We arrived in Marrakesh at 4:30 and found a coffee shop with wifi. No luck there, so we found a hotel in the guide book and figured we’d give it a shot. Part way there we encountered a road block, and rather than turn around like the gps told him to, Matt made the best decision of his life and followed the walking directions – straight into the medina. What followed was one of the best parts of the trip. We basically traffic jammed it through the busy souqs, through the medina, and out the other side, laughing the whole time. It was one of those moments that you know will never be repeated, so unique that you have the opportunity to recognize you’re making an awesome memory as you’re making it. Tough to explain, but Matts got the GoPro video. We came out the other side and Matts next trick was driving across the median. Not bad. We got lost but not much and made it to the hotel at sunset. There were two others near by so we did the normal trick of everyone going to check out a different hotel and then meeting back up to compare notes. We wound up at the Hotel Hicham, with a bar, a pool, wifi, hot water, and parking across the street. The parking situation is interesting. There’s a section of the sidewalk that a couple guys hang out at and guard scooters. For 10 dirham a day ($1) and 10 dirham a night they have a guard there 24/7. Pretty good deal. Adam and I drove the bikes a little way the wrong way up the one way street to get to a curb cut so we didn’t have to jump the curb. Part way we saw a police officer standing in the road. Adam turned around but I figured I was already guilty and I’d play dumb. He waved me down and told me I needed to put on my helmet. I just kept it moving on the one way, no problem.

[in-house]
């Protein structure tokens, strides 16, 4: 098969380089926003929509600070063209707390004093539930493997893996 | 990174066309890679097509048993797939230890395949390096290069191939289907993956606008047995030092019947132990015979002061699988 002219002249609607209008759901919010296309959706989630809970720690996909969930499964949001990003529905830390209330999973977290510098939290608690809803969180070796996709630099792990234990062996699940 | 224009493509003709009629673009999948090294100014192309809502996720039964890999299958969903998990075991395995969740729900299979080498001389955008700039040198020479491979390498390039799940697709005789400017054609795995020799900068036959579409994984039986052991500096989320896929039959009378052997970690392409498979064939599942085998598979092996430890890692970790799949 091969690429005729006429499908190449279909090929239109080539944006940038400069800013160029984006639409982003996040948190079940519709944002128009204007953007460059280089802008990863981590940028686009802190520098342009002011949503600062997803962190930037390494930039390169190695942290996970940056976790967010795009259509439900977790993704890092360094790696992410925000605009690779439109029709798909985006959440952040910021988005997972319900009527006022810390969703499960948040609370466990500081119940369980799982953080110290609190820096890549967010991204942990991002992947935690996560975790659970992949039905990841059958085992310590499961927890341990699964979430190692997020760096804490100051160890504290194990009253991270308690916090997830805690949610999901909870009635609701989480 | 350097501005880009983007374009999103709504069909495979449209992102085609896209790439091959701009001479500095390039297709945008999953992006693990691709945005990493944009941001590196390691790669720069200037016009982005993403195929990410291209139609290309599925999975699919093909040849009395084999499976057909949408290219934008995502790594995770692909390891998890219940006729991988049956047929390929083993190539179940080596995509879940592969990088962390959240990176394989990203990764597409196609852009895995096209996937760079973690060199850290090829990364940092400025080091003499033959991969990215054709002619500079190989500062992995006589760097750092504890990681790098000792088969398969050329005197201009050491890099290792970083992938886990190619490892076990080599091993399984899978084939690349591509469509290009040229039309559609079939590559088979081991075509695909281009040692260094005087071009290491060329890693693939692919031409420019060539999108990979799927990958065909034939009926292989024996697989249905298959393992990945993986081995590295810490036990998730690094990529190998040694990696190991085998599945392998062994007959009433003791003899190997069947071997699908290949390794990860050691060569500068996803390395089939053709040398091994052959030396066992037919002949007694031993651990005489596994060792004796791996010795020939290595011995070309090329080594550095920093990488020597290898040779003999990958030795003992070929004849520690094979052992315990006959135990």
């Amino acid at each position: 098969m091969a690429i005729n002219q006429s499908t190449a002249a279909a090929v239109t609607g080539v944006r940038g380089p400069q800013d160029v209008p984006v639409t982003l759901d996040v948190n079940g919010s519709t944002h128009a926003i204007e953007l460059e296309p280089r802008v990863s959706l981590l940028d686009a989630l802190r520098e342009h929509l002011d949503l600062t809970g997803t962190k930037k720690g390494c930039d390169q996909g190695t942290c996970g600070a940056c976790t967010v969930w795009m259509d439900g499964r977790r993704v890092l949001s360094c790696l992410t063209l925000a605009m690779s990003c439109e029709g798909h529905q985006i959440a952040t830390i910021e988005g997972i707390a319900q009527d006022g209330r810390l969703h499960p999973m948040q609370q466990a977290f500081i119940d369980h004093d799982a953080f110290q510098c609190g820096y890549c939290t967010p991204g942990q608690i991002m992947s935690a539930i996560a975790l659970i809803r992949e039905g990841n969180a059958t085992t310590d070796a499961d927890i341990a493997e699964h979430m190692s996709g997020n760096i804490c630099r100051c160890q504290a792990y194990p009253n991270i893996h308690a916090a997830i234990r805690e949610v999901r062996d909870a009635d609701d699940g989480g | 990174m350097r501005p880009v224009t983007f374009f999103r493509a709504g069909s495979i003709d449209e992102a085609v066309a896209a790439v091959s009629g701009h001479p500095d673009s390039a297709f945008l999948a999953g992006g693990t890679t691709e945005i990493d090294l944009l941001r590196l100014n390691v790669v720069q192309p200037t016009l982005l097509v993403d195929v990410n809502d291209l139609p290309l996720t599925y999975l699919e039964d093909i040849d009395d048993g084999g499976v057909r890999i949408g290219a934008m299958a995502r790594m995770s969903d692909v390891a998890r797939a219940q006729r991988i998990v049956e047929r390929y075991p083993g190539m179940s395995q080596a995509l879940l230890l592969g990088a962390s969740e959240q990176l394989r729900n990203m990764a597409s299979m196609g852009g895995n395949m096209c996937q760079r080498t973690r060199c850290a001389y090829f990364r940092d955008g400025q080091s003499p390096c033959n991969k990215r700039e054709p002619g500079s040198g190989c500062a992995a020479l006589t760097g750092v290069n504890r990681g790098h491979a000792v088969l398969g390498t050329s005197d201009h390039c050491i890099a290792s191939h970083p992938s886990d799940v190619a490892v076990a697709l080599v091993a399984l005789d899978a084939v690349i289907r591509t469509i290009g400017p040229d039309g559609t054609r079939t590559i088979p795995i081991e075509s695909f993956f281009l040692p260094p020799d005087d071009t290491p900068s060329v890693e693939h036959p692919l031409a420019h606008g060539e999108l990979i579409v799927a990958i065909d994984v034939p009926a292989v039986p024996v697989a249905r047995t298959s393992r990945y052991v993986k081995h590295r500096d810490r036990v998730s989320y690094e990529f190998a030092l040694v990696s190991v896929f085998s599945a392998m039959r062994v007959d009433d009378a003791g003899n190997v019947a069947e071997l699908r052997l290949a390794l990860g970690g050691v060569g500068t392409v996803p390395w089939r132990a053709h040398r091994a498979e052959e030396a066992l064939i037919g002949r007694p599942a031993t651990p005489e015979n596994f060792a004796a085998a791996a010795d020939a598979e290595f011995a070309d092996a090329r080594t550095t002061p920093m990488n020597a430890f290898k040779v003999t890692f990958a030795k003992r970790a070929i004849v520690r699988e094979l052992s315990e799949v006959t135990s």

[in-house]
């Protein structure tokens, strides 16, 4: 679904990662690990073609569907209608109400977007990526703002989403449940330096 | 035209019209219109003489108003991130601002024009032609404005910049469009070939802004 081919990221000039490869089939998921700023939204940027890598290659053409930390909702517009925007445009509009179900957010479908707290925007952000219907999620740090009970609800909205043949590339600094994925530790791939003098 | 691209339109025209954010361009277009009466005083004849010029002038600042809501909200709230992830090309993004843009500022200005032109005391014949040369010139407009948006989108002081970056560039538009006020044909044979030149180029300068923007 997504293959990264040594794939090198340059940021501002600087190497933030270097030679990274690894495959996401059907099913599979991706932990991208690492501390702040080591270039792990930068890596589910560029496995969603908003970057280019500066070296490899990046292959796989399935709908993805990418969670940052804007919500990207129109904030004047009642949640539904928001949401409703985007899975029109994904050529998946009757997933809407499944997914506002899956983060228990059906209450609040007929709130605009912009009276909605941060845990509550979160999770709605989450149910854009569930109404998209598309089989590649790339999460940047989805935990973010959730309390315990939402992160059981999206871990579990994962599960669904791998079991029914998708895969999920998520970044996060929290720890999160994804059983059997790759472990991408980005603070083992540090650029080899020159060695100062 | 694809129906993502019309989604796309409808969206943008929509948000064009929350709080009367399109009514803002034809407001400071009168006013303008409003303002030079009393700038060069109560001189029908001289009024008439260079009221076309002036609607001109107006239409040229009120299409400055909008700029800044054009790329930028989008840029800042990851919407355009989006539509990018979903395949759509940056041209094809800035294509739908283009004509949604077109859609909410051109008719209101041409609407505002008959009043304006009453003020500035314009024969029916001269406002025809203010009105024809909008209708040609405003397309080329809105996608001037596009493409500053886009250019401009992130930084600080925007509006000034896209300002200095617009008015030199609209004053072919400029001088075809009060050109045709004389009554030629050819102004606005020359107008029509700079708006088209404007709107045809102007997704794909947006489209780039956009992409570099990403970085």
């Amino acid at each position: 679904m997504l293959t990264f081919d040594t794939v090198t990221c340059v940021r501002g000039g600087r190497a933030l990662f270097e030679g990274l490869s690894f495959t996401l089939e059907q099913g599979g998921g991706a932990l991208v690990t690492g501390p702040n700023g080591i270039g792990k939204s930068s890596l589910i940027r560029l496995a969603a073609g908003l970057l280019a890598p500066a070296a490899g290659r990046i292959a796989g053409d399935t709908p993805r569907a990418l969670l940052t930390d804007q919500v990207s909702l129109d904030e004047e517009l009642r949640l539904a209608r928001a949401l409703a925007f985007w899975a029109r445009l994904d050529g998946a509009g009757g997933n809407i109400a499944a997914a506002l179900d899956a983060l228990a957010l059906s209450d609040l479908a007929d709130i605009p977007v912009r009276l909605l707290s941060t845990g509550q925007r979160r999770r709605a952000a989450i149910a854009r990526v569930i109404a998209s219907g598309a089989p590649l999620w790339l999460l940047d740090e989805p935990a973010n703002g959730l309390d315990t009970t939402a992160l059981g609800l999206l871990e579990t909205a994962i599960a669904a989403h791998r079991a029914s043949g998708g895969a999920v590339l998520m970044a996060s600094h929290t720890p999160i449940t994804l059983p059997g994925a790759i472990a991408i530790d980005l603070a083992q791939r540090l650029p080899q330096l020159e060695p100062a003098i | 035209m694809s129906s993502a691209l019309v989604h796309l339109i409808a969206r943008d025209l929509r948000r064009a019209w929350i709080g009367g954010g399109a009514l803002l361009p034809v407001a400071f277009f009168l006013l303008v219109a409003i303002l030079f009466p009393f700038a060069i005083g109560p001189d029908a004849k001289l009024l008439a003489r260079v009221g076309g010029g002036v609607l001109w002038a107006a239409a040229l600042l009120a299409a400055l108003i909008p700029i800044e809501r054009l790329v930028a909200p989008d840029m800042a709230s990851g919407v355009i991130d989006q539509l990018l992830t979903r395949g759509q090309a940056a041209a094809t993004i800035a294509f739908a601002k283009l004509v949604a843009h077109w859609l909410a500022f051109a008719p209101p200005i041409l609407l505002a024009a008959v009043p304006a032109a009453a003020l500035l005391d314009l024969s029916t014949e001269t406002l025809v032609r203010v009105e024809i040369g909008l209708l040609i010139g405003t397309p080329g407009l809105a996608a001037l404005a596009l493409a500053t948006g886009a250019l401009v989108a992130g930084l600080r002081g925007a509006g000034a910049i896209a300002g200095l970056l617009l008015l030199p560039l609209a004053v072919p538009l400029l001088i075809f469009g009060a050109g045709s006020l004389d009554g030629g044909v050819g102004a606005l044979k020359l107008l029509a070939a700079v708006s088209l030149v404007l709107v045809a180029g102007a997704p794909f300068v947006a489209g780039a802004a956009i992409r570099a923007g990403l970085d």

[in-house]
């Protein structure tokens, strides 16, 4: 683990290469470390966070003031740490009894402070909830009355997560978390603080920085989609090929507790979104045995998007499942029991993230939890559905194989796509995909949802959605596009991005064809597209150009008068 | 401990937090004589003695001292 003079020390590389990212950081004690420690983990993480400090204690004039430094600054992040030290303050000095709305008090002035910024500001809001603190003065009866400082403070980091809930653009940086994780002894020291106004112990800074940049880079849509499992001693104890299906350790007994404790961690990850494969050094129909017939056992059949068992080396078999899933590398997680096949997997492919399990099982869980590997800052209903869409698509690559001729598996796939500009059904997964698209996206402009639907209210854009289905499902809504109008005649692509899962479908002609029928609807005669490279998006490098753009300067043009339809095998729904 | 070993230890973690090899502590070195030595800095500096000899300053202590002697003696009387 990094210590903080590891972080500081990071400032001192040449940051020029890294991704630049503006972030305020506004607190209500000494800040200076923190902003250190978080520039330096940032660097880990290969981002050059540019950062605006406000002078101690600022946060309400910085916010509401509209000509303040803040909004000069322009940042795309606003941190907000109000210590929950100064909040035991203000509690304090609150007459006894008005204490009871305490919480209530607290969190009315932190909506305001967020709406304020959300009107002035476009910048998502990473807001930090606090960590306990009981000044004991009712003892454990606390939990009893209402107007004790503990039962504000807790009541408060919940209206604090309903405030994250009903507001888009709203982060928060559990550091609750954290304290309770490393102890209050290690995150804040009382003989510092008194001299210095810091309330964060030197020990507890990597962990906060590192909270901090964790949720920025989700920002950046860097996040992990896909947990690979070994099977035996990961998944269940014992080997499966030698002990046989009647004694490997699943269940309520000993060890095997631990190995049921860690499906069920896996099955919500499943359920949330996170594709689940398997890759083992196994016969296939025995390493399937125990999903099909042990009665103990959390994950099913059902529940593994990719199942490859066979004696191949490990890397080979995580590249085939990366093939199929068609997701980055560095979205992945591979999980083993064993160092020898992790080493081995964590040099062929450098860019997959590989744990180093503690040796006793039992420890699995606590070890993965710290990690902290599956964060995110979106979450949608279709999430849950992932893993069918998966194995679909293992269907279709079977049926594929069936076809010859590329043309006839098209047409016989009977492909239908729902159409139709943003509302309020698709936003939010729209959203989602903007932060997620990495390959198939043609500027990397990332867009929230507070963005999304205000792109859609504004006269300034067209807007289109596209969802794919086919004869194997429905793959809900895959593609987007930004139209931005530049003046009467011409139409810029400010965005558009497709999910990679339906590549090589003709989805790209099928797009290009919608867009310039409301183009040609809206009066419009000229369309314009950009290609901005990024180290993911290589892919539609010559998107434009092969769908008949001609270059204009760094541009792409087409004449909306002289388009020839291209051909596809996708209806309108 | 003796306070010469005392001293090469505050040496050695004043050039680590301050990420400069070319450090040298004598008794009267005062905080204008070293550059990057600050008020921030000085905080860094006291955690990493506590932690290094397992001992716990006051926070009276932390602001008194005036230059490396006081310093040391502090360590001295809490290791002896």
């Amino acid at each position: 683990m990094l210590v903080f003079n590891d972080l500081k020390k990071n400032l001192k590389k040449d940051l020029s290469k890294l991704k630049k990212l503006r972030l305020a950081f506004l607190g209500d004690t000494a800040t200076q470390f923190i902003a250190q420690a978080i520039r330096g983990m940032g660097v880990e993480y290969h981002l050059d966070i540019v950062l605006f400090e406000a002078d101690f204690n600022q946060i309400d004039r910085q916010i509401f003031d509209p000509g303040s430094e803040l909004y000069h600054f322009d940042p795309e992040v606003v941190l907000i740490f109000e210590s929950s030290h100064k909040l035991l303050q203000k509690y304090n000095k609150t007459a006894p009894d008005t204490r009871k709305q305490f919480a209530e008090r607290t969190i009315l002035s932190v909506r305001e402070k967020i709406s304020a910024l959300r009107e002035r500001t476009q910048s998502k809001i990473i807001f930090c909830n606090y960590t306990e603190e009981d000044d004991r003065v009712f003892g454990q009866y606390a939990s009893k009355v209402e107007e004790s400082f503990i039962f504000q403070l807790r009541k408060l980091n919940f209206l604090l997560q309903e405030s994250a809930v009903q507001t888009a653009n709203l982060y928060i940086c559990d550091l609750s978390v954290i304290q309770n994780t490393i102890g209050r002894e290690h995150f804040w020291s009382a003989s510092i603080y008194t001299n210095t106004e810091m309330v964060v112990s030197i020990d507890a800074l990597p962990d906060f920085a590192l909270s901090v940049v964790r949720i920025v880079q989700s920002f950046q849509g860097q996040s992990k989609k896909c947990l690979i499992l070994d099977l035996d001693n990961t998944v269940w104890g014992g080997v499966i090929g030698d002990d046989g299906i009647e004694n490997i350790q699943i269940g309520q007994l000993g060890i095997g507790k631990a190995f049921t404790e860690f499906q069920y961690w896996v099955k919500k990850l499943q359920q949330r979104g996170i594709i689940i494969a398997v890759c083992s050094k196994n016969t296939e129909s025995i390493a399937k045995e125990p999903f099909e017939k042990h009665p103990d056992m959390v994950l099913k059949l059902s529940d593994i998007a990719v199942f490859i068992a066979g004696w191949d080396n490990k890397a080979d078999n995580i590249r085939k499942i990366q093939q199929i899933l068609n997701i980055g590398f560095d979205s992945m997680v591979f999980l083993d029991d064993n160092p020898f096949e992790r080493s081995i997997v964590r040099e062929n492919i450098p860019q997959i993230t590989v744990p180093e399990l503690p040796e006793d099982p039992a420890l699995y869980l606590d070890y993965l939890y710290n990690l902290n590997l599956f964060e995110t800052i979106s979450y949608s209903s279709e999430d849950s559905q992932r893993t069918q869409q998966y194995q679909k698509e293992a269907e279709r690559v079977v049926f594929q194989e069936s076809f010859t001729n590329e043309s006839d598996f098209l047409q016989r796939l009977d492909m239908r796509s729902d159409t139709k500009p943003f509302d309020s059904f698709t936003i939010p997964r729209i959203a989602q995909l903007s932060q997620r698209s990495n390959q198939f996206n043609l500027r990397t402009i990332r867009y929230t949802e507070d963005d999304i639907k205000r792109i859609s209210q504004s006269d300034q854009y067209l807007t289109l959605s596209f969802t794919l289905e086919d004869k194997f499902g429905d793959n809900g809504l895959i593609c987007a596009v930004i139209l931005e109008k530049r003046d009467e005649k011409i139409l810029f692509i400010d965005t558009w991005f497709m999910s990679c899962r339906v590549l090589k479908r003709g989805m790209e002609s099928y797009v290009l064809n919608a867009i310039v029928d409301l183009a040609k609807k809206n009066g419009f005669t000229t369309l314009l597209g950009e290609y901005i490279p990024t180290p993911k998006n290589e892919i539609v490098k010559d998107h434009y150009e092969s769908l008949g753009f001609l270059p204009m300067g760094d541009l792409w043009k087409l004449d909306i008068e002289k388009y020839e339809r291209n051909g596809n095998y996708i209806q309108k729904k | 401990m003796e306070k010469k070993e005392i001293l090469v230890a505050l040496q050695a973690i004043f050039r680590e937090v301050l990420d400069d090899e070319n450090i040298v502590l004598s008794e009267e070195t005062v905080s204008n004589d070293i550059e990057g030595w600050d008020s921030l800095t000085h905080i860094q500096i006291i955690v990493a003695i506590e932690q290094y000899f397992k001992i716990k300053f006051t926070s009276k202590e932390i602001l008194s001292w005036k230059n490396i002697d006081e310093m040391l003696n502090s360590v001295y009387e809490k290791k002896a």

We checked in, dropped our bags and took showers. We went to the bar for a drink, but really there’s only beer to drink. Since it’s a Muslim country there isn’t much alcohol, and where there is people don’t really know what to do with it. No problem, we can have a beer.